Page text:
Heat transfer paper is a relatively new addition to the world of clothing design, but thanks to its low start-up costs, it has become an extremely popular design method, particularly with amateur or at-home clothing designers. Even if you’ve used heat transfer paper to decorate T-shirts, sweatshirts or pants before, however, you likely don’t know how the ink actually gets transferred from the paper to your fabric of choice. In reality, the process behind heat transfer design is simpler than you might think.
First, your design is printed onto the heat transfer paper using an inkjet or laser printer. Once this is done, you use a vinyl cutter to trim away any white space from the edges of your design. When the design is ready, the next step is to choose the right fabric to receive the design. The good news is that most types of heat transfer paper will work with either cotton or polyester fabrics. This is in contrast to another popular choice for garment design, sublimation paper, which works only with polyester fabrics.
Before the actual heat transfer can begin, you’ll need to warm up your heating press (in some cases, a regular home iron can be used with heat transfer paper, but a proper heating press will give you superior results.) The purpose of the heating press is to apply heat and pressure to the paper, which is designed to transfer ink to a fabric beneath it under these conditions. Once the heating press is warmed up, the transfer paper is placed face-up on top of wherever on the garment you want your design to be located.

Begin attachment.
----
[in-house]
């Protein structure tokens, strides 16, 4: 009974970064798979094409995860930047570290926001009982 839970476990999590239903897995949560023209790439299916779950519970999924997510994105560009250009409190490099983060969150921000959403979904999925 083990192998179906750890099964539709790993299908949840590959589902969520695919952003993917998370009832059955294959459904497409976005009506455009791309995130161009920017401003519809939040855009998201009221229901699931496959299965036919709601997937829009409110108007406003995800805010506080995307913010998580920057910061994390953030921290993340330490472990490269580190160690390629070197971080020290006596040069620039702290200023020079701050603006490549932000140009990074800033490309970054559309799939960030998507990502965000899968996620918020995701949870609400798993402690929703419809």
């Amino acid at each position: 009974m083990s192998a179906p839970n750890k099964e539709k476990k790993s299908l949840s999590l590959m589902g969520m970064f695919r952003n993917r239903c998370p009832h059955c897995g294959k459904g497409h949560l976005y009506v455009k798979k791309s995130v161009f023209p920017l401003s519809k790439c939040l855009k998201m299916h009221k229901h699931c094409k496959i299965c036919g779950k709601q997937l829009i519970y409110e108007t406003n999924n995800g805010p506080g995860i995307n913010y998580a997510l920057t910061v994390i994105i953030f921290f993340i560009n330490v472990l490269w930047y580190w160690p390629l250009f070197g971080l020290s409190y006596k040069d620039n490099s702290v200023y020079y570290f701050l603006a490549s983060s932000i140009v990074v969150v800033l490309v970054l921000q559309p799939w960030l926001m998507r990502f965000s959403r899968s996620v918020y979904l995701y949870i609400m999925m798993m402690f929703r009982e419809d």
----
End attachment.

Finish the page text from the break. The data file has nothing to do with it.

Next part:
It is also necessary to set the correct level of pressure before pressing the design; thicker fabrics will need less pressure and vice versa, but your heating press will usually be set to medium or high pressure. How long you press your design onto the garment can also vary, but the general rule of thumb for inkjet transfer paper is about fourteen to eighteen seconds. Once the heating press is pressed down, heat and pressure will cause the ink to be transferred from the transfer paper to the garment beneath it. When the process is complete, you simply peel away the paper and your design is left behind on the garment.
Overall, heat transfer paper is a simple process, requiring only heat and pressure to get your printed design from the paper to your garment of choice. It’s so simple, in fact, that it can usually be used to design clothing in your home home. You may need to acquire a heat press and the paper itself, but in most cases, the printer you already have at home will be sufficient for heat transfer design.